Deputy Thomas Pringle today tabled his Bill in the Dáil to criminalise the purchase of sexual services, with a vote on the Bill to take place next Tuesday, where he highlighted the importance of legislating in line with the Swedish model.
“I strongly believe that prostitution is incompatible with contemporary values and that it is a serious social problem, which can and should be abolished,” he told Donegal Daily.
“In reality, very few women choose to willingly engage in prostitution, with most who are involved having very few real choices. This issue must be addressed – we must decriminalise the victims in this ‘trade’ and give them the option of rehabilitation, while targeting demand.
“It’s been described as one of the oldest professions in history, an ‘industry’ that can’t – and some say shouldn’t – be abolished. Everyone these days has an opinion on prostitution, the overall ‘sex industry’ and its place in society. For me it’s simple – anything that contributes to gender inequality and allows for the purchase of one human being for the gratification of another is not only unacceptable, it is fundamentally and morally wrong.
“I find it very interesting that Labour, supposedly a strong advocate of the Turn Off the Red Light campaign who passed a motion on this in 2010, was the only party or group that didn’t have anyone speaking on the Bill this morning. However, I am grateful for the support I have received on this Bill from Fianna Fáil, Sinn Féin and Independent TDs, who have all displayed their commitment to tackling the exploitation of mostly women by targeting demand.
“I also acknowledge those who raised concerns on the Bill this morning and chose not to support it. But I find liberals who favour the regulation of prostitution to have a very distorted perception of what it is to be a liberal. When they choose to support legalising an ‘industry’ that profits from breaching human rights in a most degrading way, they are attempting to justify the commercialisation of the human body, something which should never be for sale.
“Legislation should always reflect the values of a country and right now bodily integrity is not valued in Ireland, even though the protection of bodily integrity is enshrined in our constitution. Gender equality is not achievable as long as women are for sale. Even in Amsterdam they are realising their mistake, and are now raising the age for prostitution to 21 because of the considerable illegal elements that remain there.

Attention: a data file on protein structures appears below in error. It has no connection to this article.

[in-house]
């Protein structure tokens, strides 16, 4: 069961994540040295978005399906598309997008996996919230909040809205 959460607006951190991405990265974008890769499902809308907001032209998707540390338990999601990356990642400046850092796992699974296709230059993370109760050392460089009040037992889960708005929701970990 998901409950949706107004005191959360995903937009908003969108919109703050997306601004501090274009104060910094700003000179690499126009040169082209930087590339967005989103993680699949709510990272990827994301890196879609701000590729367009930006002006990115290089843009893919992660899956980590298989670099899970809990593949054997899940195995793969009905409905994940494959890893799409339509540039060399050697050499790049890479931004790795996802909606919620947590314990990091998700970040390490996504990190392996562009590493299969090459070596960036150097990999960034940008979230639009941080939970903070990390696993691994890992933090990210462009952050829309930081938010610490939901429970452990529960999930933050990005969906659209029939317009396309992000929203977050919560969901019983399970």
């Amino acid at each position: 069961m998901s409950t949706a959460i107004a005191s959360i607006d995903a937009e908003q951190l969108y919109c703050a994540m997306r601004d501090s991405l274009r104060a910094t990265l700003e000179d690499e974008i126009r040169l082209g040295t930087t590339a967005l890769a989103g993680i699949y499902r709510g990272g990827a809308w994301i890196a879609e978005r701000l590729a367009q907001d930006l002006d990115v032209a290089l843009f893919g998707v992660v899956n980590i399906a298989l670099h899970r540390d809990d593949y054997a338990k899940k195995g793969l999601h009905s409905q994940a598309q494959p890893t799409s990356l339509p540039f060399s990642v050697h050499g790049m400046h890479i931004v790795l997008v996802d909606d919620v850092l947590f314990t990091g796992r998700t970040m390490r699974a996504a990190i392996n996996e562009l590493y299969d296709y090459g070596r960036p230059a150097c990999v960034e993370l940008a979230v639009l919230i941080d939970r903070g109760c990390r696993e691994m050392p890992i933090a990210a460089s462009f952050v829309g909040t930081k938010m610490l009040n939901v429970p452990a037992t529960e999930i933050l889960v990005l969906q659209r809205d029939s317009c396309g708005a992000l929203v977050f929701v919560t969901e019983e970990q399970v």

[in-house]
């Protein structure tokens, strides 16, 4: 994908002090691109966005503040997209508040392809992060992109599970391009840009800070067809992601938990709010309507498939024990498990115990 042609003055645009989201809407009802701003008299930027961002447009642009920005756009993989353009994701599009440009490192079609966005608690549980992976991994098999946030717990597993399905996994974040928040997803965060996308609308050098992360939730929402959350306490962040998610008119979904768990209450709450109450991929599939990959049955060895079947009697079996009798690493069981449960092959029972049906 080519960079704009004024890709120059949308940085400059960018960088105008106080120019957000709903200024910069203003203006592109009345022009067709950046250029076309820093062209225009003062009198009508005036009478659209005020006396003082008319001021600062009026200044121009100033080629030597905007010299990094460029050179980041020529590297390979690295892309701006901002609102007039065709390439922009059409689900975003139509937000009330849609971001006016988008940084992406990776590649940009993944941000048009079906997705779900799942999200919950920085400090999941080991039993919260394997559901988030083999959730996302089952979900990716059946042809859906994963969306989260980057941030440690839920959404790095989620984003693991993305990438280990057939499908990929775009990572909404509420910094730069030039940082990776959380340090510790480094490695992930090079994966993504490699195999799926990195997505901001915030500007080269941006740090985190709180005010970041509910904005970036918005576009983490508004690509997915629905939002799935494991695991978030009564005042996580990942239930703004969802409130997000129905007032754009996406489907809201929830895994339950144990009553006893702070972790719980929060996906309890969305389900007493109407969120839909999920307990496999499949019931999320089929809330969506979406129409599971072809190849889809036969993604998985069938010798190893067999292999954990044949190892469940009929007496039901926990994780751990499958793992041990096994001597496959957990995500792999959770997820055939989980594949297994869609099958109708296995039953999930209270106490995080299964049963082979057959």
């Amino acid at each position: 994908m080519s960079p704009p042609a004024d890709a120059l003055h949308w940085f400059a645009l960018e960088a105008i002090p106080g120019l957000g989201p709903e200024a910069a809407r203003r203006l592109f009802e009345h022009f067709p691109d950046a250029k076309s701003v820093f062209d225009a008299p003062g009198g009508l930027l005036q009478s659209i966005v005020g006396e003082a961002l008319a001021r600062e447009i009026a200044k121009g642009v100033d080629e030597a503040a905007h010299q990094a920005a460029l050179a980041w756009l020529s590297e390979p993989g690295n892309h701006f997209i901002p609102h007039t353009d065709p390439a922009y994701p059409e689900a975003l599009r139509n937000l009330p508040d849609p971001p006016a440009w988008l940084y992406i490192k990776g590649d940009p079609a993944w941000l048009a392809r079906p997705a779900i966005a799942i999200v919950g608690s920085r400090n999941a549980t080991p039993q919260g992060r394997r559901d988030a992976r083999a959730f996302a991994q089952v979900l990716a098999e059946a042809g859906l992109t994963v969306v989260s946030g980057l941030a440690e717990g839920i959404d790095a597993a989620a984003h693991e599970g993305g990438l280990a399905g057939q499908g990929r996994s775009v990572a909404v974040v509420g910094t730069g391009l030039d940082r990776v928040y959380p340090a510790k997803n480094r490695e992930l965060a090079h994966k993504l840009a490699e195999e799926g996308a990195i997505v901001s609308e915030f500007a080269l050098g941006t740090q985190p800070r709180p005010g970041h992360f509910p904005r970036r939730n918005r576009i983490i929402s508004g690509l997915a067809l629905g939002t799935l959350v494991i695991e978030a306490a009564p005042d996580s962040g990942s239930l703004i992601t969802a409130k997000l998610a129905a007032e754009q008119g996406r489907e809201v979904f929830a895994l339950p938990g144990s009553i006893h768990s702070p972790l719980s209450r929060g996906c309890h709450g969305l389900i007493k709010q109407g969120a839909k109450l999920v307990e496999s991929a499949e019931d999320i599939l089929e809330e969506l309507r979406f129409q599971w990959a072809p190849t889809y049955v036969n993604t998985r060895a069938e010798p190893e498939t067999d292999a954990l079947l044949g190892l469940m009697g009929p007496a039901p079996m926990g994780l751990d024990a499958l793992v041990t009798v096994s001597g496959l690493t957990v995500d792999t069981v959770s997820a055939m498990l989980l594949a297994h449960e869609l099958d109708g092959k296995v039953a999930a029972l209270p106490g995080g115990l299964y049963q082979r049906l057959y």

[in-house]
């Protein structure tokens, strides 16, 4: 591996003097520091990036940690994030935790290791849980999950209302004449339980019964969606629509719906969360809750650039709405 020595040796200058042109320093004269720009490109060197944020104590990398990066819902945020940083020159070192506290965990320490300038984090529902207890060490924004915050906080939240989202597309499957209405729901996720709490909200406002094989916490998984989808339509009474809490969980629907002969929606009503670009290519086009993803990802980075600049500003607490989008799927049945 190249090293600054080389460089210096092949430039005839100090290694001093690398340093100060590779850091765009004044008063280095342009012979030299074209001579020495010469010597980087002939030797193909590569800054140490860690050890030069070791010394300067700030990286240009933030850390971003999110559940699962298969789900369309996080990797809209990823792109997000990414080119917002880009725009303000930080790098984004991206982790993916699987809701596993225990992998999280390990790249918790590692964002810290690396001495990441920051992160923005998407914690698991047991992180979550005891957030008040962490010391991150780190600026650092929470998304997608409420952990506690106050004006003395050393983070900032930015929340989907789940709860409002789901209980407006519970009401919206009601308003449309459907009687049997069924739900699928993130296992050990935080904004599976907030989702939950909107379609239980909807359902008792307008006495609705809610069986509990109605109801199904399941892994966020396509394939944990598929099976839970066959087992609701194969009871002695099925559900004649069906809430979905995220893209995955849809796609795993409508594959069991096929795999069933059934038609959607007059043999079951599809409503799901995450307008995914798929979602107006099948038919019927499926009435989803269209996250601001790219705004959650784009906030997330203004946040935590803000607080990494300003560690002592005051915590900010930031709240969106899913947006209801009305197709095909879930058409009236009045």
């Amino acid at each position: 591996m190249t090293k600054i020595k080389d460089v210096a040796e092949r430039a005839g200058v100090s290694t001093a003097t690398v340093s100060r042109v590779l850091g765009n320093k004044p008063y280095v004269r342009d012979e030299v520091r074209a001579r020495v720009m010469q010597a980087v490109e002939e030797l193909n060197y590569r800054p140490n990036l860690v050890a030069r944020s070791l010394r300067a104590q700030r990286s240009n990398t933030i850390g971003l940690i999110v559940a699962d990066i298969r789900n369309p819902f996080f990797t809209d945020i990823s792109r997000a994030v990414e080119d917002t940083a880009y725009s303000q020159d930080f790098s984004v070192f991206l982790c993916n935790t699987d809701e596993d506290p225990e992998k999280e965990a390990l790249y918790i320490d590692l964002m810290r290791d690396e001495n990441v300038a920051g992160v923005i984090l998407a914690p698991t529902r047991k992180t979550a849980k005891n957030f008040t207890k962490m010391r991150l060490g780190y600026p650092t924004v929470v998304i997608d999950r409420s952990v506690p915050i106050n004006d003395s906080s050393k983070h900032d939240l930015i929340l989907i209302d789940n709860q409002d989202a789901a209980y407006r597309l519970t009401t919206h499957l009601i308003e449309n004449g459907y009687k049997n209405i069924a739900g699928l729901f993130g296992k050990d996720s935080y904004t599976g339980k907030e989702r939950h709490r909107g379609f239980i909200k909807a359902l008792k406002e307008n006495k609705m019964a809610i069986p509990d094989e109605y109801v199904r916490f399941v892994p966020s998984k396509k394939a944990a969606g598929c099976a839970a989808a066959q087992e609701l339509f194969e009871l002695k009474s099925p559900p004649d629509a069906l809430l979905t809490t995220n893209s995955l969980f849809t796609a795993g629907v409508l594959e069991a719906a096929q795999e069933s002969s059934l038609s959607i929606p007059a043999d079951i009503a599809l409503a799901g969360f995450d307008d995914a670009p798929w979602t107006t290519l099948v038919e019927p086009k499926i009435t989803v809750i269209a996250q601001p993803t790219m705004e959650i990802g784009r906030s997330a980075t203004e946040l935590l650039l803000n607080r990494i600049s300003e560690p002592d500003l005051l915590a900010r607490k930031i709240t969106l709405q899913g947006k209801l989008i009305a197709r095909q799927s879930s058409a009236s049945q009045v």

“From the years I have voiced my deep concerns on this and met with former prostitutes, this much I know to be factual: the sex industry is a cruel and disturbing place that is run by criminals, and the only feasible way to bring this industry to its knees is to cut off the demand.
“We need to send a clear message to traffickers and pimps that women are no longer for sale in Ireland,” stated Pringle.
Speaking in the Dáil today in support of Independent TD Thomas Pringle’s Criminal Law (Sexual Offences) (Amendment) Bill 2013, Sinn Féin Justice Spokesperson outlined Sinn Féin’s support for a change in Ireland’s prostitution laws, as called for by the “Turn Off The Red Light” campaign, and supported by trade unions and a wide range of civic society organisations.
Deputy Mac Lochlainn said: “We need to send a clear message to Irish men that it is not ok for them to purchase another person’s body. Support for prostitution is support for inequality. It is an insult to the promise and values inherent in the 1916 proclamation.
“Sinn Féin overwhelmingly endorsed the “Turn Off The Red Light” at our recent Ard Fhéis. We, as a party, can now add our name to the long list of organisations supporting this campaign.
“There are as many as 1000 women and girls for sale for sex in Ireland today. Prostitution is not a real choice for the vast majority of these women.”
He continued: “In countries, like Sweden, where the purchase of sex is illegal, there has been a massive decline in prostitution and a significant reduction in sex trafficking and organised crime.
“The ‘Turn off The Red Light’ campaign argues that the most effective solution is to tackle the demand for paid sex that fuels prostitution and trafficking.”
He concluded: “There is no perfect panacea to this challenge but I believe that putting the onus of responsibility on the user rather than the woman or sometimes man prostituted is a more humanitarian and I would argue Republican approach. We also need to ensure that those in prostitution are supported to exit this life and make a fresh start by a range of government services working together in an integrated fashion.”